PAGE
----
Richard L. Currier – Unbound: How Eight Technologies Made Us Human, Transformed Society, and Brought Our World to the Brink
I hastily bought this book on sale thinking it was a yet another Schumpeter-inspired history of technology by an economist. I was pleasantly surprised to find it is written from an anthropologist’s perspective, and most of the book has little to do with economics or markets. Moreover, it is excellently done.
Currier has packed Unbound with evolutionary, biological, social, and behavioral insights into how technology has influenced the human condition, and vice versa. Causality’s arrow points in both directions, with massive implications for everything from our anatomy to gender roles, sexual behavior, and even our species’ geographic range. Bipedalism freed up our hands to use weapons and tools. The extra food provided calories for larger brains to use and improve these tools. Larger brains meant longer gestations and tougher childbirths, which effectively made hunting a men-only activity; this is the origin of gender roles that are unique to our species, though obviously this dynamic does not apply as it once did. To tease out these insights, Currier ranges all the way back to our Australopithecine and Homo habilis ancestors, as well as other primates such as chimpanzees and bonobos.
Among the other things the reader learns is that our species’ relative hairlessness was a direct result of our taming fire. This had obvious safety benefits, and I was probably not the only reader to have a Gary Larson-inspired chuckle at how this may have affected some of our more hirsute ancestors as natural selection did its work.
Chapters on tools, fire, clothing, and language give way to agriculture, transportation and eventually industrial production, around which point the book changes tone. By the 19th century or so the book begins to read less like an anthropology story and more like a history of business and technology, along the lines of Walter Isaacson’s The Innovators. The eighth and final technology is the emerging digital age, which is still maturing as we speak. Even at this early stage, Currier is correct about how the Internet, digitalization, and rapid globalization are having a transformative impact on par with the other great technologies.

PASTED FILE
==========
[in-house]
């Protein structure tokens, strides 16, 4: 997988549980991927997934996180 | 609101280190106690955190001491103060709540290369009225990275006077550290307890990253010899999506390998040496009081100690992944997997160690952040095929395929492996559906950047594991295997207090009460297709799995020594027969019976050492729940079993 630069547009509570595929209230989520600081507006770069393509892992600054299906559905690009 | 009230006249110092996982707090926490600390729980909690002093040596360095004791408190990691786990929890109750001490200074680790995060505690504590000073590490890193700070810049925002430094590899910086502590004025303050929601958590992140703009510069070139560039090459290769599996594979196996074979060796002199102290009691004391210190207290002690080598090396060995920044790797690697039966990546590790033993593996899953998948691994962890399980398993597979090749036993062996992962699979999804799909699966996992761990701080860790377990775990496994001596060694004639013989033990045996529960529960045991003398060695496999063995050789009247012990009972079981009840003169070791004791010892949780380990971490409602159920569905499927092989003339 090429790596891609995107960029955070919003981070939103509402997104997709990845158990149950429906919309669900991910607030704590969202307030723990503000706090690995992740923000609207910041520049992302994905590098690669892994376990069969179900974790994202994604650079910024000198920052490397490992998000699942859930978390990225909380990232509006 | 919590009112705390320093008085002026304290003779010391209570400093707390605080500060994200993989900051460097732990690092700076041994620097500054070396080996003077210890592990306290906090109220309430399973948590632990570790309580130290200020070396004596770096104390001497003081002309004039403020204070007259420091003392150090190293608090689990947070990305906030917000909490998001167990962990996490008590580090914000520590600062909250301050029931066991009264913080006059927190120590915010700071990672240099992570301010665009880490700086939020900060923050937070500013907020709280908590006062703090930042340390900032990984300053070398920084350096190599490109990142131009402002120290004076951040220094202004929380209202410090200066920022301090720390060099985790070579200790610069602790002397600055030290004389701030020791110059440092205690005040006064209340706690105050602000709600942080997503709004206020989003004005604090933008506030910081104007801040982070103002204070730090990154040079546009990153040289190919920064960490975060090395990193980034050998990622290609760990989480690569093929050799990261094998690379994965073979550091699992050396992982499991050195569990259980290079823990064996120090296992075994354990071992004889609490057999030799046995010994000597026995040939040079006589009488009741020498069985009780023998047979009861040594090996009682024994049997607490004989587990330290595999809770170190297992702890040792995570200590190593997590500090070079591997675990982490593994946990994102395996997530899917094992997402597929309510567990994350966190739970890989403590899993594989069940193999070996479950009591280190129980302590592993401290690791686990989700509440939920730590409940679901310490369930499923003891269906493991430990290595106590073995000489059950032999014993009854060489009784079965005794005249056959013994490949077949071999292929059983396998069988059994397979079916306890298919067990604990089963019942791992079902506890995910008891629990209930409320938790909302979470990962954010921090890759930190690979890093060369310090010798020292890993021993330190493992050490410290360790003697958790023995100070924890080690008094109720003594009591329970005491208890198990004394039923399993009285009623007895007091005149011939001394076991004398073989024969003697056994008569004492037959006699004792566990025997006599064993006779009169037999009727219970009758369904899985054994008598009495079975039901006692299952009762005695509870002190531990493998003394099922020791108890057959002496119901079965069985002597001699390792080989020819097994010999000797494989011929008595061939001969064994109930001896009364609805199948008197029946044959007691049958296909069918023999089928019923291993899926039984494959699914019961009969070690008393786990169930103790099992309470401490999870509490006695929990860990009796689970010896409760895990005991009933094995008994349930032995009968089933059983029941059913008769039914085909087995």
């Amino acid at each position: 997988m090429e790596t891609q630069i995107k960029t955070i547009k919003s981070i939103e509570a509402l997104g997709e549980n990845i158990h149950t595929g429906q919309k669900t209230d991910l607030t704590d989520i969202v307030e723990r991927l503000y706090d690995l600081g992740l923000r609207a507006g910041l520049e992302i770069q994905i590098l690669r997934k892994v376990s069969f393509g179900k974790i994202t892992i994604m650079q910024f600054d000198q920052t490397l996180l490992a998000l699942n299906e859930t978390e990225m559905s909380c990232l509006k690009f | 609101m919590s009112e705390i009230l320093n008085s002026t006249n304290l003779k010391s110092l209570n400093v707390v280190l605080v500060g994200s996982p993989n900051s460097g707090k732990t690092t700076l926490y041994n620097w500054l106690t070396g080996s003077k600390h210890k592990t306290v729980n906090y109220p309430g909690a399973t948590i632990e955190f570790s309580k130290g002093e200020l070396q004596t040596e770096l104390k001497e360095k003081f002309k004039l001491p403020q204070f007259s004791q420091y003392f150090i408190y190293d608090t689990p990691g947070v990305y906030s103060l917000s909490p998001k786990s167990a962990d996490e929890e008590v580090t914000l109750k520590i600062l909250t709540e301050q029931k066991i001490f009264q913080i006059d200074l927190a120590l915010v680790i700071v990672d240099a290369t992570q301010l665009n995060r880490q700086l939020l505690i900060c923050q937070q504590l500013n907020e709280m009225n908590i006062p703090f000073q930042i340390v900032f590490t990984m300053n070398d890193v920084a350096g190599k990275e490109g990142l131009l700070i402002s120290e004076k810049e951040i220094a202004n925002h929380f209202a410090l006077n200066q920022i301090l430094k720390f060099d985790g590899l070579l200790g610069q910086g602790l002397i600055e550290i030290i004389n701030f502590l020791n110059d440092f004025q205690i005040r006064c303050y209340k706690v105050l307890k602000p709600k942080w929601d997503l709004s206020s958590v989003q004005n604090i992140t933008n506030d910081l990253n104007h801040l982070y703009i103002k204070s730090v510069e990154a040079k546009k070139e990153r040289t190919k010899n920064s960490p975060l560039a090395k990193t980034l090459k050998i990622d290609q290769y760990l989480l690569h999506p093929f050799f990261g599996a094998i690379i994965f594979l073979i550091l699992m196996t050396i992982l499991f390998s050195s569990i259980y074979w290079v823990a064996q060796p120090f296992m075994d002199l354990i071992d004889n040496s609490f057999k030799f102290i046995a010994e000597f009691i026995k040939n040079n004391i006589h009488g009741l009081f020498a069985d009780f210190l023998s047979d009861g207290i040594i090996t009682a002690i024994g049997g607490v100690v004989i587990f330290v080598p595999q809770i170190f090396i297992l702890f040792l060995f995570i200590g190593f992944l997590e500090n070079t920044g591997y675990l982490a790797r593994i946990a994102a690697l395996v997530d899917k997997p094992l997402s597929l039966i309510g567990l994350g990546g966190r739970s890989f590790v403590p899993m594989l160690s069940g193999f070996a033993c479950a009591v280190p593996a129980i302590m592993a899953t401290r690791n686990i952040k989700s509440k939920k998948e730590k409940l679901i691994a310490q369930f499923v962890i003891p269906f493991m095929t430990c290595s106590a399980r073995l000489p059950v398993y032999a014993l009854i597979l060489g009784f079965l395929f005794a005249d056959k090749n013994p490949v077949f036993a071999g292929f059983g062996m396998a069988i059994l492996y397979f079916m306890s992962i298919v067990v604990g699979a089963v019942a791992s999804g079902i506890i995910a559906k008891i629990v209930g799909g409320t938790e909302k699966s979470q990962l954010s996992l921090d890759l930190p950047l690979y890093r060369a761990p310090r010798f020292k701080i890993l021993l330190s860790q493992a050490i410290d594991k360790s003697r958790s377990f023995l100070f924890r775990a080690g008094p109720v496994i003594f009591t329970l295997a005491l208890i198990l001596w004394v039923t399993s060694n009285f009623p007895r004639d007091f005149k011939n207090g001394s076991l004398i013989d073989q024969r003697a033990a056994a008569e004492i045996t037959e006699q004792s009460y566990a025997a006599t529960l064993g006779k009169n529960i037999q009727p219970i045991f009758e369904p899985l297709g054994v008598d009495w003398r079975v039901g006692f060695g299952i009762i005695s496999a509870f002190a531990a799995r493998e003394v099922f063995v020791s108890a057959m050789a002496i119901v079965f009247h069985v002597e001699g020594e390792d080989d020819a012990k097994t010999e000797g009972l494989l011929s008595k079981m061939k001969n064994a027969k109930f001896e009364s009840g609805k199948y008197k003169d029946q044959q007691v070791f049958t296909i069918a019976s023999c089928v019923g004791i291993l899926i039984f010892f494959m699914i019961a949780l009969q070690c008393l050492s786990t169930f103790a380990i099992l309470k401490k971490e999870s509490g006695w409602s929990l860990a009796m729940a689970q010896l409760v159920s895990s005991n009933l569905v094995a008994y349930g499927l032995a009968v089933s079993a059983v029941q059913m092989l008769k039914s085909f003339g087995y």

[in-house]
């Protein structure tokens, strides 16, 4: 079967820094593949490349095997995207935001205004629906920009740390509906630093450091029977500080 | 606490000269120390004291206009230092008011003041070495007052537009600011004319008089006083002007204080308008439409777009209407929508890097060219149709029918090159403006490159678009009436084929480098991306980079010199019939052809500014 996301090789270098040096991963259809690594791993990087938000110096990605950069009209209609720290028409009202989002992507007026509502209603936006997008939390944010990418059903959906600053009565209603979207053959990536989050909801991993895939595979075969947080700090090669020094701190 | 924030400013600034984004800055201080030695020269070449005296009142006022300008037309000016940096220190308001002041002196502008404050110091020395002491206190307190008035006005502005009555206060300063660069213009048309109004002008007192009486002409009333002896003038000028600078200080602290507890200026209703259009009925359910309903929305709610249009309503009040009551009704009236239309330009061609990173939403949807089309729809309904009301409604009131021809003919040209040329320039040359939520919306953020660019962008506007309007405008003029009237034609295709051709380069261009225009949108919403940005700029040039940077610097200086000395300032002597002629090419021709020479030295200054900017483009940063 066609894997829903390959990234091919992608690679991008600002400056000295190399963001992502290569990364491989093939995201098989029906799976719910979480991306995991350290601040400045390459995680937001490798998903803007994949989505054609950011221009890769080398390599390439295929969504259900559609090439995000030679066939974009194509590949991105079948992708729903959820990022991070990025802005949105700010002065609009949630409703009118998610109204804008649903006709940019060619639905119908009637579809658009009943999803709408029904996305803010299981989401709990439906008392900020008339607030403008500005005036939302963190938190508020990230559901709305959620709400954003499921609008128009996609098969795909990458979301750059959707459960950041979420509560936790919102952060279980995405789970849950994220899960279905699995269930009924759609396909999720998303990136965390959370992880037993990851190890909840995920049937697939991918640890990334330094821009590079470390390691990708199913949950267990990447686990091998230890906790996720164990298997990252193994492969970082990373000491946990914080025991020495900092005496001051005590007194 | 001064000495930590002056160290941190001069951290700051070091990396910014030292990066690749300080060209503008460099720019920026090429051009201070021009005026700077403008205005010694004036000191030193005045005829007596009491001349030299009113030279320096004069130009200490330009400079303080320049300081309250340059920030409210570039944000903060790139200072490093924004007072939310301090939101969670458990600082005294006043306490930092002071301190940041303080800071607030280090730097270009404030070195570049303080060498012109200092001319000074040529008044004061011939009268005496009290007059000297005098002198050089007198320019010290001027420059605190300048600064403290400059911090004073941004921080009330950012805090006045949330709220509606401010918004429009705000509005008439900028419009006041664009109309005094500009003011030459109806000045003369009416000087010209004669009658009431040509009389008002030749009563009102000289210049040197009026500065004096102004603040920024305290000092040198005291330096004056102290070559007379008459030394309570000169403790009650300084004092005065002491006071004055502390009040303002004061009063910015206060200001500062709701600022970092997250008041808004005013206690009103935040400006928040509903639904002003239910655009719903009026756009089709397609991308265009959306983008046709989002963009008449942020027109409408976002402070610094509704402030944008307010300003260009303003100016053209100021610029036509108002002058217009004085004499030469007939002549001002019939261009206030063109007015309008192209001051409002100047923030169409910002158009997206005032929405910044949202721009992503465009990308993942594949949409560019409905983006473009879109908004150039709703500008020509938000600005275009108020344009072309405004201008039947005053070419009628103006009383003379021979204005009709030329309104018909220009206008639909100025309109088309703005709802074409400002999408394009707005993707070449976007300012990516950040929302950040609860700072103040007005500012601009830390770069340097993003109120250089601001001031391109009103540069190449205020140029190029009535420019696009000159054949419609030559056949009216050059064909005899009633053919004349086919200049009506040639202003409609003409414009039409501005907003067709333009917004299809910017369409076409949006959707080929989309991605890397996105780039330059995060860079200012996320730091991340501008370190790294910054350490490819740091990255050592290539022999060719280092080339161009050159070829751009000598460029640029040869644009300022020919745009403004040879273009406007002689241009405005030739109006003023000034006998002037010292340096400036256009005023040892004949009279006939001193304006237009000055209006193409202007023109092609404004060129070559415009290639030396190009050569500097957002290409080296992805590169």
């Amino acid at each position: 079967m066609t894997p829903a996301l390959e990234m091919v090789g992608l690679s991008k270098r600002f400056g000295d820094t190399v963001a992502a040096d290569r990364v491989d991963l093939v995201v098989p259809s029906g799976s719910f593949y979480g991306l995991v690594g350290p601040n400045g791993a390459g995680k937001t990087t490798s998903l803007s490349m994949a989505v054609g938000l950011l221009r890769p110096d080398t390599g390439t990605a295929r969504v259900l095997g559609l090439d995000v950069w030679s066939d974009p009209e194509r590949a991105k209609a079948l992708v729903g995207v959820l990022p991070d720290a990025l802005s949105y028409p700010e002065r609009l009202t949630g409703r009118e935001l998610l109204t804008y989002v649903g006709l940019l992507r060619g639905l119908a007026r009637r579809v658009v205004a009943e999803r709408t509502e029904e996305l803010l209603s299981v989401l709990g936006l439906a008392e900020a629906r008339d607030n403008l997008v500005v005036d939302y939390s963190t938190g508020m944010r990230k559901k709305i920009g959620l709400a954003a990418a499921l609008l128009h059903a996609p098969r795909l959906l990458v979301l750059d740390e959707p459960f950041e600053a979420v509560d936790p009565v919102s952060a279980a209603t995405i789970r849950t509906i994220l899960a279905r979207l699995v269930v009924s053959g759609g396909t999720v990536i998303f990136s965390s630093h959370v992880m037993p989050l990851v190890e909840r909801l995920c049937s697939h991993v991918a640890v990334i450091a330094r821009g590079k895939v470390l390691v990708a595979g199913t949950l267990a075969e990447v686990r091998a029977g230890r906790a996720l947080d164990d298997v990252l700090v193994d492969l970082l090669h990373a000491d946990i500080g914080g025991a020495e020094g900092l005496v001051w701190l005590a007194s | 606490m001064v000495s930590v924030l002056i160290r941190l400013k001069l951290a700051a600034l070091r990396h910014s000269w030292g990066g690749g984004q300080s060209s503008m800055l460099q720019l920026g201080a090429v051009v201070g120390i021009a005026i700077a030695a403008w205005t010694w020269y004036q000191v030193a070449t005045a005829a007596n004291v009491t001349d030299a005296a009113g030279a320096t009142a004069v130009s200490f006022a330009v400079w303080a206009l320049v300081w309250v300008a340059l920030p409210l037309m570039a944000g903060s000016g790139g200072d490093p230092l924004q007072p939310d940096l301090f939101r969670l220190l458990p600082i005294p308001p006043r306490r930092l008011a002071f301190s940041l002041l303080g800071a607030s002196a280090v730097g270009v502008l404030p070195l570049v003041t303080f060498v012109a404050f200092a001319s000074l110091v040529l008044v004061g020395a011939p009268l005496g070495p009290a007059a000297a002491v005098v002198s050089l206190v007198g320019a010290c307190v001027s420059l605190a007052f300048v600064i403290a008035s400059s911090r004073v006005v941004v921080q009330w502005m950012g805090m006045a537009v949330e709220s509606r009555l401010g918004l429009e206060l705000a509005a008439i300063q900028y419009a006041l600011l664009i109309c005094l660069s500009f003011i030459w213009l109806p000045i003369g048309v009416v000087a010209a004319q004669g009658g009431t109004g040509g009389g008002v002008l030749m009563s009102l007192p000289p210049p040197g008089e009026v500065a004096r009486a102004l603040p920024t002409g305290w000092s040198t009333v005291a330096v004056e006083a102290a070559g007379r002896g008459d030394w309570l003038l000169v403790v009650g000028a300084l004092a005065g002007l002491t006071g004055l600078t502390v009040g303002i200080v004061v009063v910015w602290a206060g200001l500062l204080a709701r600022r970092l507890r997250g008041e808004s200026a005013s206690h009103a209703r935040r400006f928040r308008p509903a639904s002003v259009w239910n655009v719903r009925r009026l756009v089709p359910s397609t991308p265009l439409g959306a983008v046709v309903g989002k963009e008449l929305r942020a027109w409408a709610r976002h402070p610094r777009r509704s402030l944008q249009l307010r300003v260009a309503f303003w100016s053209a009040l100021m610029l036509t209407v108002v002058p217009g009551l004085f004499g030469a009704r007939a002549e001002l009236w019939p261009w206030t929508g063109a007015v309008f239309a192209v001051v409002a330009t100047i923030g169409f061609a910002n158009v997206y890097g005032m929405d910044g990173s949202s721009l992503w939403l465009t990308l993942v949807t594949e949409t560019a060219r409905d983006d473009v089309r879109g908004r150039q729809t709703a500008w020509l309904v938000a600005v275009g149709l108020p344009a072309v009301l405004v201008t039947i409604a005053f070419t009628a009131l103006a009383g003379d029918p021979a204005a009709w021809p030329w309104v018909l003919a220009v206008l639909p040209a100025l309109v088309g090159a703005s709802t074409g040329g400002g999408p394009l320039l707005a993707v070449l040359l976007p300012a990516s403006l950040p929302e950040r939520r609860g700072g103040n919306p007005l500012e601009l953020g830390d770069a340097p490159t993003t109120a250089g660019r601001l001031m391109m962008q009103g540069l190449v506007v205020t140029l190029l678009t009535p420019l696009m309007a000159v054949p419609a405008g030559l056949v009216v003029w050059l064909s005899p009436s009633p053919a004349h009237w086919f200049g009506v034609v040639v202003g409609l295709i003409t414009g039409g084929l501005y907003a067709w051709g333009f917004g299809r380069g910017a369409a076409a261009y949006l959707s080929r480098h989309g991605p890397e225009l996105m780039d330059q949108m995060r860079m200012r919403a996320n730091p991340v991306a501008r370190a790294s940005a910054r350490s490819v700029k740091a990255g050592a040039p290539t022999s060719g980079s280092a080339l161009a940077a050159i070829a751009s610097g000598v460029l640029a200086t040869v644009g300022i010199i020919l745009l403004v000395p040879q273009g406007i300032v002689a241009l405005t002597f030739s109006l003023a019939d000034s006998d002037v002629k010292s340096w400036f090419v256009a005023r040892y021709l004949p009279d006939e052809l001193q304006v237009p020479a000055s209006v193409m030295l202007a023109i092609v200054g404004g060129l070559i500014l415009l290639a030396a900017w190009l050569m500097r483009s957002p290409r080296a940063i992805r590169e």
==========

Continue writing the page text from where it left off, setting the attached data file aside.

There is another abrupt change in the final chapter, which is mostly paint-by-numbers hysterics over mass extinction and environmental apocalypse. This is alluded to in the book’s subtitle, though mostly absent until this point. Here, Currier shows that he has not often ventured outside his disciplinary home of anthropology. He would have benefited from an understanding of more diverse thinkers such as Julian Simon, Hans Rosling, Johan Norberg, Deirdre McCloskey, Matt Ridley, Steven Pinker, Joel Mokyr, Bjorn Lomborg, and other scholars from a range of disciplines from statistics to economic history to psychology, who are more adept in the study of progress.
Unlike the rest of an otherwise carefully written book, this final chapter reads like it was written in a single caffeinated cram session. Cautious words like “could” and “might” gradually morph into more certain proclamations such as “will” and “have” as the chapter proceeds. The very end also oddly mentions the 1930 Smoot-Hawley tariffs, but Currier correctly identifies tariffs as harmful policies, and his emotions carry him in favor of international openness and inclusion. At the very end, Currier suddenly goes through another mood swing and ends on an optimistic note about. Unlike just a few pages before, Currier now argues that dynamism and progress might forestall the coming environmental apocalypse after all. Before he can change his mind again, the book ends. In all, that odd journey reminded me of the occasional all-nighter I pulled back in undergrad trying to finish term papers on time.
Despite the weird rollercoaster ending, Unbound was one of my better reads of the year. It is almost like a wider-ranging sequel to Richard Wrangham’s excellent Catching Fire: How Cooking Made Us Human, which Currier cites liberally in his early chapter about fire. It also pairs well with Arthur Diamond’s Openness to Creative Destruction: Sustaining Innovative Dynamism, though that book’s Pollyanna-ish tone is a bit much even for this optimist.